Eric Fanning

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Eric Fanning
Secretary of the Army Eric Fanning.jpg
22nd United States Secretary of the Army
In office
May 18, 2016 – January 20, 2017
President Barack Obama
Preceded by Patrick Murphy (Acting)
Succeeded by Robert Speer (Acting)
In office
November 3, 2015 – January 11, 2016
Acting
President Barack Obama
Preceded by John McHugh
Succeeded by Patrick Murphy (Acting)
United States Under Secretary of the Army
Acting
In office
June 30, 2015 – November 3, 2015
President Barack Obama
Preceded by Brad Carson
Succeeded by Thomas Hawley (Acting)
Chief of Staff to the Secretary of Defense
In office
February 17, 2015 – June 30, 2015
President Barack Obama
Preceded by Mark Lippert
Succeeded by Eric Rosenbach
United States Secretary of the Air Force
Acting
In office
June 21, 2013 – December 20, 2013
President Barack Obama
Preceded by Michael Donley
Succeeded by Deborah Lee James
24th United States Under Secretary of the Air Force
In office
April 18, 2013 – February 17, 2015
President Barack Obama
Preceded by Erin Conaton
Succeeded by Lisa Disbrow
Personal details
Born Eric Kenneth Fanning
(1968-07-02) July 2, 1968 (age 48)
Kalamazoo, Michigan, U.S.
Education Dartmouth College (BA)

Eric Kenneth Fanning (born July 2, 1968) was the 22nd Secretary of the Army, nominated by President Barack Obama on November 3, 2015, and confirmed by the United States Senate on May 17, 2016. Fanning oversaw the United States Army, the largest service branch of the U.S. military. He was the first openly gay head of any service in the U.S. military.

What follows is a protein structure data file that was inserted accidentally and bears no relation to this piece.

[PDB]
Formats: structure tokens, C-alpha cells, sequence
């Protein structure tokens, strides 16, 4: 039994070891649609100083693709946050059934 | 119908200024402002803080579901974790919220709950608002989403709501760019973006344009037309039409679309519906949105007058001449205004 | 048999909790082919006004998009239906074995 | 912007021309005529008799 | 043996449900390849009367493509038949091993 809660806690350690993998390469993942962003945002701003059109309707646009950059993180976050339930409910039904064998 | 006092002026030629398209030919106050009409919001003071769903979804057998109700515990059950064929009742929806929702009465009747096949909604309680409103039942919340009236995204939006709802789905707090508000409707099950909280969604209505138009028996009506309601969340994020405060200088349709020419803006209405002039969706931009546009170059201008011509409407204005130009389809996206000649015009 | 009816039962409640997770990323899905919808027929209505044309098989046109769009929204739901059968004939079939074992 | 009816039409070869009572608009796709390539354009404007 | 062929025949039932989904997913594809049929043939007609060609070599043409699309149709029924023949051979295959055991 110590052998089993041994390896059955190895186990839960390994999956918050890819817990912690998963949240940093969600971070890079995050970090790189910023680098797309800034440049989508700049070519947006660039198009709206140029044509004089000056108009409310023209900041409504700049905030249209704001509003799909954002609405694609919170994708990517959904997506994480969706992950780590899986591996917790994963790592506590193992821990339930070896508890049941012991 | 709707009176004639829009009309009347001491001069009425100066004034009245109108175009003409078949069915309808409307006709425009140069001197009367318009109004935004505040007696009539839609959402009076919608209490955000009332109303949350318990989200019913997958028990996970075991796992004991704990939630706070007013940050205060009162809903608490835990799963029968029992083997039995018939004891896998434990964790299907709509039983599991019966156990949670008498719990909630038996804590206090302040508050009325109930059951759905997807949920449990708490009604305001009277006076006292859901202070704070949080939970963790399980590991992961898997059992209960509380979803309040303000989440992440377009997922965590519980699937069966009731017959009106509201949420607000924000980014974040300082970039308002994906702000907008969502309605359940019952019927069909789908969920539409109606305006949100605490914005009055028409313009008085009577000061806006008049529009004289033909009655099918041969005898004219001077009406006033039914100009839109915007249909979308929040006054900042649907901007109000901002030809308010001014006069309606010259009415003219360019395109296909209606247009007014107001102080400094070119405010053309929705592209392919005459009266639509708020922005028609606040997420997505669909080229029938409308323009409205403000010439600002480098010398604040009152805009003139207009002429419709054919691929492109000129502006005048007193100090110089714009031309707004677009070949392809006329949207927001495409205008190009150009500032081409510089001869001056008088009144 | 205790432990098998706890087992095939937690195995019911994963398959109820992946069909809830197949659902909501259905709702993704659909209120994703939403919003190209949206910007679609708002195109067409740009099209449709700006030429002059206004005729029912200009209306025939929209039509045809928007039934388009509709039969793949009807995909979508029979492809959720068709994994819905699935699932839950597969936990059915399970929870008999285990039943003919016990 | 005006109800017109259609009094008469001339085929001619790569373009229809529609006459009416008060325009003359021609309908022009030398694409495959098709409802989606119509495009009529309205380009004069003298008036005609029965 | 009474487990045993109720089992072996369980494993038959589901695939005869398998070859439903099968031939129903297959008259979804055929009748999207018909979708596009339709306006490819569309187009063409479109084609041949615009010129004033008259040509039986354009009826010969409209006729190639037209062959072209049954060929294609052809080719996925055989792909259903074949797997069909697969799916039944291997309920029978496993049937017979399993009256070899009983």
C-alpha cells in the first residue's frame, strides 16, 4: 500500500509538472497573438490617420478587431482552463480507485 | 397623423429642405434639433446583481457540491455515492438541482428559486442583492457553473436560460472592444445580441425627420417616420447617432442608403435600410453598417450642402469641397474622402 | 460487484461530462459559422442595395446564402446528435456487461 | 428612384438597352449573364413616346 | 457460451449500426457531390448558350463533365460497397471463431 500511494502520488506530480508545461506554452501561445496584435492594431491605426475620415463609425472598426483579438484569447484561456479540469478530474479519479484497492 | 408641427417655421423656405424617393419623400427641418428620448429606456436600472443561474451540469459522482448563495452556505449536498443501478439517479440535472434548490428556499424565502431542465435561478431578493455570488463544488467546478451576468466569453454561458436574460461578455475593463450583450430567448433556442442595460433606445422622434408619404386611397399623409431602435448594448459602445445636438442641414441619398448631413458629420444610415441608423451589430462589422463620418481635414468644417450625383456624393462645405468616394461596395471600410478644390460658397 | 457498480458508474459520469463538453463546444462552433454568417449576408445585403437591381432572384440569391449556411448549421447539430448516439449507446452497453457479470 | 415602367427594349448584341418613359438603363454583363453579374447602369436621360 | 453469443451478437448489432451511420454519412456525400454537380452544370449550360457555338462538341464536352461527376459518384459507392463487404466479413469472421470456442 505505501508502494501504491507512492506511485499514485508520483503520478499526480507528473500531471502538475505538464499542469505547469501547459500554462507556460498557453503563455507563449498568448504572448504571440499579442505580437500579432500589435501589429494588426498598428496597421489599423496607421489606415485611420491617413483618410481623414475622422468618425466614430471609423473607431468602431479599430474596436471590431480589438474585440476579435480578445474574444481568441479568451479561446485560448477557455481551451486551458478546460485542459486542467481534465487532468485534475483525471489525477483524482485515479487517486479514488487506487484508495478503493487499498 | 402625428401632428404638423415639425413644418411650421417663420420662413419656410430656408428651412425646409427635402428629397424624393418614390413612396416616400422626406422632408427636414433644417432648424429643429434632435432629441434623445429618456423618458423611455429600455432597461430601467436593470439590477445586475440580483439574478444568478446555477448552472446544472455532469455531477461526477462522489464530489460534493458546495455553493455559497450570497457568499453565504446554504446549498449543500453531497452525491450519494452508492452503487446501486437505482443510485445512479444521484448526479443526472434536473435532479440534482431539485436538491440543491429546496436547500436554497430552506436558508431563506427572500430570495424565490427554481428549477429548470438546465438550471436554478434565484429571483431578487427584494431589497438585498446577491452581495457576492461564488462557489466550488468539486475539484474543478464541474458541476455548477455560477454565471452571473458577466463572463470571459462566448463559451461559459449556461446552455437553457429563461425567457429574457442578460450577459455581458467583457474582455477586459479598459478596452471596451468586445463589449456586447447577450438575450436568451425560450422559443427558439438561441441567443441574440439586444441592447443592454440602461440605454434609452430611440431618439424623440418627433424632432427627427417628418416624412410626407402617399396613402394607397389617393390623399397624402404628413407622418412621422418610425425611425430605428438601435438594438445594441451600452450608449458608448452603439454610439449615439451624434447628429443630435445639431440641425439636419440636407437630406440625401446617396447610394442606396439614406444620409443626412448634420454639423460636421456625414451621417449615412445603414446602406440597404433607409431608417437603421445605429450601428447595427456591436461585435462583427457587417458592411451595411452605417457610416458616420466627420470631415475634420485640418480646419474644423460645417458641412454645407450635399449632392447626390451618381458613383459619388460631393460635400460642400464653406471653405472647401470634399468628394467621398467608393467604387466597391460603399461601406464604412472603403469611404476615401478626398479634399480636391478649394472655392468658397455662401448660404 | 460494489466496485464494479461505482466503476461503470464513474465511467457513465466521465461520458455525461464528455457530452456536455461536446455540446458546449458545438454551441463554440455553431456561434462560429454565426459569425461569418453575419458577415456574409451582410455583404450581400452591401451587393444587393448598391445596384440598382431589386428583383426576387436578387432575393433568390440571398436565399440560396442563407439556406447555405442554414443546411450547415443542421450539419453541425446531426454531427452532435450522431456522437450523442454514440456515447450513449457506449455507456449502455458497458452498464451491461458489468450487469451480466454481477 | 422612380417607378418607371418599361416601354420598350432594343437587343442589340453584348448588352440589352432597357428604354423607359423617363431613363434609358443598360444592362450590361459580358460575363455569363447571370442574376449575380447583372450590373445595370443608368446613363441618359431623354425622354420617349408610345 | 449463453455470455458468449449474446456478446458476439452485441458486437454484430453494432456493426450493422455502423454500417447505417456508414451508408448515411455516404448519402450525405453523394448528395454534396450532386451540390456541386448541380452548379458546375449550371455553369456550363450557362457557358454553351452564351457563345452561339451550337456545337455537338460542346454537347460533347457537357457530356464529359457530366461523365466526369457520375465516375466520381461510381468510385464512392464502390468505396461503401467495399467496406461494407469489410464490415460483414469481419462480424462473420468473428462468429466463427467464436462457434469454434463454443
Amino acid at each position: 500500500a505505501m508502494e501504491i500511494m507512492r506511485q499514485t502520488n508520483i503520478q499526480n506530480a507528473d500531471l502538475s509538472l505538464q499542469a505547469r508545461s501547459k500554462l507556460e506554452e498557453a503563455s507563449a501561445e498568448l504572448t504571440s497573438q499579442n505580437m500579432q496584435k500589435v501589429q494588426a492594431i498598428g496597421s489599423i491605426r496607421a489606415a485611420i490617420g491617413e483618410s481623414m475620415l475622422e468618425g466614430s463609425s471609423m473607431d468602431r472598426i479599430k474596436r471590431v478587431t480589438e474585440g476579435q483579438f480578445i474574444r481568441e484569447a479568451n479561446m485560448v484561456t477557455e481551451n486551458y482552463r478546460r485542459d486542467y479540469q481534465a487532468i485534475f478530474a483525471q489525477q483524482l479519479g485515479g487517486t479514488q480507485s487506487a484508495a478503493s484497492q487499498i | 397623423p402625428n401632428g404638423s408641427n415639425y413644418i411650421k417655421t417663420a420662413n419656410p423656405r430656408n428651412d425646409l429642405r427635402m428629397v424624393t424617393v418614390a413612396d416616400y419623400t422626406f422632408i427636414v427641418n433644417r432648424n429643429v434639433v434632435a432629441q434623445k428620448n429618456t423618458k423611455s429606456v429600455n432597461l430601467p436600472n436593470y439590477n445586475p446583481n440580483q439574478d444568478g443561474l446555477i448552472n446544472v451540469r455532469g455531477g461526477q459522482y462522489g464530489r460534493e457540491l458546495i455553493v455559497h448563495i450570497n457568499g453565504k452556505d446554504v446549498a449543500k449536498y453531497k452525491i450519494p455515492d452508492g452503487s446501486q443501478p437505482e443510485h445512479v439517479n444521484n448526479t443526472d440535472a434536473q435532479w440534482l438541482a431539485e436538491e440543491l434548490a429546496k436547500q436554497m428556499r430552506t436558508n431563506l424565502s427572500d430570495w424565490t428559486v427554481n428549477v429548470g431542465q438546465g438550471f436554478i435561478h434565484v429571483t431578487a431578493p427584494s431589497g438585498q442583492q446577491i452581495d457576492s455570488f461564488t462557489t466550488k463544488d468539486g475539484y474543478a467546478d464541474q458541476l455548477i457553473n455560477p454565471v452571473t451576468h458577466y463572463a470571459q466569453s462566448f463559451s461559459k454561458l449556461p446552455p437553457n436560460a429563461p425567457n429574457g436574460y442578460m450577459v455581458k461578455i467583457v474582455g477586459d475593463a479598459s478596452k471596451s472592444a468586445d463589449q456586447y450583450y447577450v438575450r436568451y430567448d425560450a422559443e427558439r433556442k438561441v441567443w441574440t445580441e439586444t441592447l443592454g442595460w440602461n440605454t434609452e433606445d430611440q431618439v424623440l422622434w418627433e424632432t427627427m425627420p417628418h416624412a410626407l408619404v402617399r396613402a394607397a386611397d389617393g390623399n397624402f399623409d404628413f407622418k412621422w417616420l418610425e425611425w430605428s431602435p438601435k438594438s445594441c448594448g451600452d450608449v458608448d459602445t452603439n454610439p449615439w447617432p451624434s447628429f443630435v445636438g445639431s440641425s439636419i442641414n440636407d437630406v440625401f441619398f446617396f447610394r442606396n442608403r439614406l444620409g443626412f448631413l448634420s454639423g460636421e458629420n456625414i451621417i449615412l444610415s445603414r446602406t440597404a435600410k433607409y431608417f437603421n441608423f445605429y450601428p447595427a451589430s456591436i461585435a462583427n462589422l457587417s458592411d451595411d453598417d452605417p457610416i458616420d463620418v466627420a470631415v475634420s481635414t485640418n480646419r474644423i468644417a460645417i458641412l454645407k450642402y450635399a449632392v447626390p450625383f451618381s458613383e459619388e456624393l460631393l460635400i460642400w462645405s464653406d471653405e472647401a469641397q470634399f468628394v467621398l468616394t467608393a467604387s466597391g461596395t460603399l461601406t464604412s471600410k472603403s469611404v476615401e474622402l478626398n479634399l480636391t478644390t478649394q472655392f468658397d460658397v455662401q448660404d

He spent most of the preceding 25 years in government service. He worked as a Congressional staffer and consultant before joining the U.S. Department of Defense, where he held Army, Navy, and Air Force positions. He never served in the military.

Early life[edit]

Born on July 2, 1968, and raised in Kalamazoo, Michigan,[1][2] he attended Cranbrook Schools in Michigan for two years and graduated from Centerville High School in Ohio in 1986. He received his B.A. in history from Dartmouth College in 1990.[3] His interest in government and politics began when he participated in the 1988 New Hampshire primary contest.[4]

Career[edit]

In the 1990s, he was on the staff of the House Armed Services Committee and later a special assistant in the Immediate Office of the Secretary of Defense. He later served as associate director of political affairs at the White House.

He also worked at Business Executives for National Security, a Washington, D.C.–based think-tank and at Robinson, Lerer & Montgomery, a strategic communications firm in New York City.

He served as deputy undersecretary and deputy chief management officer for the Department of the Navy beginning in July 2009. He was also deputy director of the Commission on the Prevention of Weapons of Mass Destruction Proliferation and Terrorism.[5]

President Obama nominated him to be Under Secretary of the Air Force on August 1, 2012.[6] He testified before the Senate Armed Services Committee on February 28, 2013.[7] The U.S. Senate confirmed him on April 18, 2013.[8] He assumed the position of Acting Secretary of the Air Force upon the resignation of Michael Donley on June 21, 2013.[9] He served as Acting Secretary of the Air Force from June 21 to December 20, 2013, making him the second longest-tenured Acting Secretary.